Information by Design for the Sake of Transparency

The data controllers should offer simple opt-outs and/or granular choices on the type of the data being processed and the frequency of the data gathering, whenever applicable [9, p. 21]. They should also ensure that they have the right legal basis for further processing, in the case of repurposing or sharing with other entities and making sure that the appropriate technical and organizational measures are in place [9, p. 21].

The term "privacy policy” could be considered as misleading, as it creates the impression to data subjects that their privacy is protected, whereas in practice privacy policies function more as liability disclaimers [20, p. 16]. The primary aim of privacy policies though is to provide transparency and not to protect companies from litigation. Transparency in the roles and in the processing operations is necessary not only toward the data subject but also toward the multitude of companies receiving data from a single IoT device. In this regard, most recommendations include the provision of a single point of contact when it comes to personal data protection and privacy. Thus, the provision of information should take place in a user-friendly and immediate manner, in what the A29 WP calls “[to] design devices to inform" [9]. As discussed earlier trust is essential for the success of the IoT. Transparency and awareness of the possible risks of the use of IoT devices is essential for the users to make an informed decision whether to use a device or not; the opposite, a dishonest stand of hiding the risks would hinder trust [20, p. 21].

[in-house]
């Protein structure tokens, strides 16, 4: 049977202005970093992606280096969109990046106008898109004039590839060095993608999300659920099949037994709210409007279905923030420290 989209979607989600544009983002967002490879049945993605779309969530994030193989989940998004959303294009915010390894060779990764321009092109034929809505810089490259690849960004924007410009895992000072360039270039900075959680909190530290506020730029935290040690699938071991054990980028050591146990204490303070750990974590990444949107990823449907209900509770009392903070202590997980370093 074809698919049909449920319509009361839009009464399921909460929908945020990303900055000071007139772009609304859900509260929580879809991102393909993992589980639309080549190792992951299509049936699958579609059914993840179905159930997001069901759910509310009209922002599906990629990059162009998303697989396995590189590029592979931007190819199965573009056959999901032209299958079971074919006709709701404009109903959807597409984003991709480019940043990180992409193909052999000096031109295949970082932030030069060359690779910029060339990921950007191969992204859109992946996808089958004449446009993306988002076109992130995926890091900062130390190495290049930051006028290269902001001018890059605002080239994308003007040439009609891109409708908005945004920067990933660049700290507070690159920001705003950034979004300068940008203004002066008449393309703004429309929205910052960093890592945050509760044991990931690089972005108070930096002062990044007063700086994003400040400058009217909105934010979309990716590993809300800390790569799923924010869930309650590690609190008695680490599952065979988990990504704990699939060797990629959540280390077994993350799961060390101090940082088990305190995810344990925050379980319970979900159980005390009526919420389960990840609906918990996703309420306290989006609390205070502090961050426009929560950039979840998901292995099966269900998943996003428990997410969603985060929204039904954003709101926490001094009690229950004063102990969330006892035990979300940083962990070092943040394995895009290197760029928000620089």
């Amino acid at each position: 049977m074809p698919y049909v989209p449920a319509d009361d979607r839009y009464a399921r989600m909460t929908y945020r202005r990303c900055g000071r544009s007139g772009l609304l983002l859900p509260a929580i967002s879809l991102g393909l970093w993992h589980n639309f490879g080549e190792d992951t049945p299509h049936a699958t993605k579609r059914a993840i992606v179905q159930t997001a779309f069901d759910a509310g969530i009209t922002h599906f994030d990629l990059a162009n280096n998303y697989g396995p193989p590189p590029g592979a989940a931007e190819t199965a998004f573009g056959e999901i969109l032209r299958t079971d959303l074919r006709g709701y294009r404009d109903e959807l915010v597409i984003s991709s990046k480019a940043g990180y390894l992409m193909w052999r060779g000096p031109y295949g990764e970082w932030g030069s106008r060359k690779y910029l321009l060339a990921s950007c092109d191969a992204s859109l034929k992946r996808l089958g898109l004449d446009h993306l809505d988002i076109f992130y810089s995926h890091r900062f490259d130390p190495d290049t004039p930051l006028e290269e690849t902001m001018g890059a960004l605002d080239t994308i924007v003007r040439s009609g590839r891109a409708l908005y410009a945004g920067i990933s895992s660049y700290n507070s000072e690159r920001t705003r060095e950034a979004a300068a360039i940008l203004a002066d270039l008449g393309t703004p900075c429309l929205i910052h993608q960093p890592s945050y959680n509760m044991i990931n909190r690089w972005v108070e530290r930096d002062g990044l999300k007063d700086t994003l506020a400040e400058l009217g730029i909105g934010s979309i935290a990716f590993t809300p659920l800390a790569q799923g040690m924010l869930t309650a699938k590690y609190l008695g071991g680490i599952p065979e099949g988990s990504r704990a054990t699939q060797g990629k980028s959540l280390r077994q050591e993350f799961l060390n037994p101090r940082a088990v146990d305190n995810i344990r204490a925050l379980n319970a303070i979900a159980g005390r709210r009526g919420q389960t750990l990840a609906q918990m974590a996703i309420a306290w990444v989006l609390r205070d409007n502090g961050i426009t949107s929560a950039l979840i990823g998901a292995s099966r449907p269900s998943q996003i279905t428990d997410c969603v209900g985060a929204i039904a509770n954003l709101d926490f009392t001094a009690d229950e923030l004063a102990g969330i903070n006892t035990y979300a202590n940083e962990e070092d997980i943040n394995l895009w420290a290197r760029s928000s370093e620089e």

The A29 WP has identified as “appropriate measures” for the provision of information for screenless smart technology and the IoT environment, the following:

icons, QR codes, voice alerts, written details incorporated into paper setup instructions, videos incorporated into digital set-up instructions, written information on the smart device, messages sent by SMS or email, visible boards containing the information, public signage or public information campaigns.

[52, p. 21]

As Recital 60 GDPR reads, information may be provided in combination with standardized icons—so-called privacy icons [80, p. 358], allowing the data controllers to take a multi-layered transparency approach, by reducing the need for lengthy written data protection/privacy policies [52, p. 25]. Specifically, icons that are presented electronically, which will be often the case for IoT devices or IoT device packaging, must be machine-readable [52, p. 25]. Currently, Personal Information Management Systems are emerging to enable user’s control over their personal data, but the need to develop new tools and mechanisms to facilitate the exercise of data subjects’ rights remains pressing [81, p. 6].

For instance, Wachter proposes a three-step transparency model, which requests data controllers in the IoT context to describe the possible risks, explain the kind of safeguards in place to limit in particular inaccurate assumptions and discrimination risks, and demonstrate transparent mitigation plans for addressing the risks in case of system compromise [40. pp. 12-13].